However, I began to feel nervous, so we told the driver to move the jeep forward. We said we wanted to see the other animals in the Sariska Tiger Reserve – like the langur, which was also very cute. Other animals we saw at the Sariska Wildlife Sanctuary were the cheetal deer (spotted deer), the sambar deer (favourite food of the tiger), the neelgai (or bluebull – which is an antelope), wild boars (jungli suar), peacocks, langurs, monkeys and jackals (they always roam about in pairs). There were also lots of colourful birds in the trees, like the jungle warbler (grey angry bird) and the tree pie (yellow/blue angry bird).

Birds are angry cause they are not getting any sandwiches

We tried out antlers at the small forest house museum of the Sariska National Park. They were really big and heavy. We also saw samples of the pugmarks (footprints) of various animals at the Sariska Tiger Reserve like the leopard and other wild cats. The drive around the park was very relaxing. The driver took the jeep through dense jungles and showed us where porcupines and hyenas lived. The safari jeep (which had four-wheel drive) climbed over steep inner roads and rocky paths. With the slight rain and fog, the experience was wonderful. We finished the safari about one-hour early, as we had already spotted the tiger and it was getting really cold.

Of course, the driver and guide asked us for a tip as they had helped us sight the tiger. We did not have that much money with us – so we could only give them a small tip. However, they told us to tell our friends about the tiger spotting in Sariska so that more people come here, and the villages get business. Well, I’ve told my friends and now I’ve told everyone on the Internet as well, so I hope the guides and the drivers do well, and the tigers of Sariska continue to remain protected. It is only when villages around the area realize they are making more money from the tigers living at the wildlife sanctuary, than they are from losing their livestock as prey/poaching, that they will work to protect the tigers and inform forest officials about poachers.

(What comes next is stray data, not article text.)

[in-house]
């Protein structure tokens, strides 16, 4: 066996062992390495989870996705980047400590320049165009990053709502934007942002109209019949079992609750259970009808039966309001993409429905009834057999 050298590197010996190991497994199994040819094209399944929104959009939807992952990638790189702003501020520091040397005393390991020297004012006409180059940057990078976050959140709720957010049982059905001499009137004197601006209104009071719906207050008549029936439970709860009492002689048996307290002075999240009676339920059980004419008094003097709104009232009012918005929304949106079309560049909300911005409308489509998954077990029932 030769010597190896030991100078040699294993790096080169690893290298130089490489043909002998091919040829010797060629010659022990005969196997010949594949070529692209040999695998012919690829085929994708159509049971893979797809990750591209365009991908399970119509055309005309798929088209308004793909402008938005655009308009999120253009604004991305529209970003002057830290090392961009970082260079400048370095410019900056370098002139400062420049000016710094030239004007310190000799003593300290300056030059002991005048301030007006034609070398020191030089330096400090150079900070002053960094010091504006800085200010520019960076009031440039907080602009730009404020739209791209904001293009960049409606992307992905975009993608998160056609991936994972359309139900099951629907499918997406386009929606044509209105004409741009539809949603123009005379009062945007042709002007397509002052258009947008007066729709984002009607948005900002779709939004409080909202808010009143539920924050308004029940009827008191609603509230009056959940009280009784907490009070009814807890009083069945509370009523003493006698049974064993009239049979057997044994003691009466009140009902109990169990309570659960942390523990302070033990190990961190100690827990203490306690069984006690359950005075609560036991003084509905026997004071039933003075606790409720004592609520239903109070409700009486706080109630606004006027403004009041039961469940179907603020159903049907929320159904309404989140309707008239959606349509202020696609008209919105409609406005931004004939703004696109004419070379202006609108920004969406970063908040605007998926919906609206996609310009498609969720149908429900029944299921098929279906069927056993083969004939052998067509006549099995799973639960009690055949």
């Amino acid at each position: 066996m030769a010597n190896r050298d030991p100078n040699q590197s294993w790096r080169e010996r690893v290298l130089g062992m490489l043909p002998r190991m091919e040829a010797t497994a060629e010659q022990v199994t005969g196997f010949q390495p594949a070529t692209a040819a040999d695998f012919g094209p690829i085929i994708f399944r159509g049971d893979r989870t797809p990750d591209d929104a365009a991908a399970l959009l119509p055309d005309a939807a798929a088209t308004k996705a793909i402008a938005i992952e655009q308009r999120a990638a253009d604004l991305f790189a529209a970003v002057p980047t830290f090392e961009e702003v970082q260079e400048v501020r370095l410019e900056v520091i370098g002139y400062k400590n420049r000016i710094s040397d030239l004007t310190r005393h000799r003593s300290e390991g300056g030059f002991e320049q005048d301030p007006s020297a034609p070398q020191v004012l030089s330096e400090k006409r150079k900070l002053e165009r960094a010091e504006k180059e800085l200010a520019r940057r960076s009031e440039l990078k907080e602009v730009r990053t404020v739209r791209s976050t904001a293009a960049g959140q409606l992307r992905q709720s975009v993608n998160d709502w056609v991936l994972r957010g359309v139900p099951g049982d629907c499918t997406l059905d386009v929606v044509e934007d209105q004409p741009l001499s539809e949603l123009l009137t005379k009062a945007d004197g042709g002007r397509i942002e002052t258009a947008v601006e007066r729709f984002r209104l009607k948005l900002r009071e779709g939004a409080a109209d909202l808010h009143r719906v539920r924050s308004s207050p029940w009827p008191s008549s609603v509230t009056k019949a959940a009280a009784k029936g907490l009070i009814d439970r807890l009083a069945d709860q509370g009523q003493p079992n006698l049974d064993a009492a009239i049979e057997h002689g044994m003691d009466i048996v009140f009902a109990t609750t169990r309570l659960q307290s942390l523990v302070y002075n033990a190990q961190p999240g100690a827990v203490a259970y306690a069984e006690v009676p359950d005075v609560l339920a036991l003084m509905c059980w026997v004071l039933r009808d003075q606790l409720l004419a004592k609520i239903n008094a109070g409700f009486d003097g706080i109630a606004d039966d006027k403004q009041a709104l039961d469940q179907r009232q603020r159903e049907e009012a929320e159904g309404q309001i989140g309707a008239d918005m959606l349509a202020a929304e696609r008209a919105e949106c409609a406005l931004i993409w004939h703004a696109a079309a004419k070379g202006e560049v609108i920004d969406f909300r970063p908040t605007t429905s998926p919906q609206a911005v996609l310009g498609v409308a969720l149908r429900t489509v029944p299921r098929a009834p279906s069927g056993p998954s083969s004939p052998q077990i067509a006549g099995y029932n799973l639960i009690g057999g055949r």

Crocodile infested lake - also a watering hole for the tigers.

We left Sariska and its tigers at about 5.00 pm for Delhi. We took another route back and saw some more beautiful scenery on the way as the light faded – majestic rock faces of the Aravalli cliffs, golden-yellow mustard fields, village scenes and low-lying clouds. On the way back, we spent about five hours on the road, as we were caught in a massive traffic jam near the Manesar area. We finally reached home at about 10.30 pm and ordered for food from outside. The cost for hiring the Toyota Innova came to Rs.5050. All in all, it was a marvelous outing.

Other Review Points 
  • Driver and Guide: They were very helpful and enthusiastic. They helped us spot the tiger and even took us up close. The guide gave us a lot of information about the tigers and other animals in the Sariska National Park, such as their eating habits, mating habits and other behaviour. This was equal to the kind of information I get from National Geographic, Animal Planet and the Discovery Channel. They also drove us along the rocky interior paths of the jungle, where the other jeeps were not going. The canter cannot be taken through this area.
  • Food: There was a small canteen outside Sariska Park that was selling cold drinks and patties only. We had a small picnic basket (with sandwiches, chips and mango juice), which the guide allowed us to take inside. Feeding animals and birds is not allowed, and all waste paper should be taken back with you. Do not throw trash around the national park.
  • Toilets: There was one toilet outside the park which was very smelly, but we had no option and had to use it. The driver stopped at the small forest house museum, which he said had a toilet we could use. However, we did not need to try it.
  • Prices: It was expensive, but since we saw the tiger it was worth it. The price of the canter was lower, but canters do not take you down the interior highly-wooded paths of the forest where you have a better chance of sighting a tiger. Anyway, the prices were much lower than the prices charged at the Jim Corbett National Park.
Have you been to the Sariska Tiger Reserve in Alwar, Rajasthan? Did you sight any tigers there? What about other national parks and wildlife sanctuaries?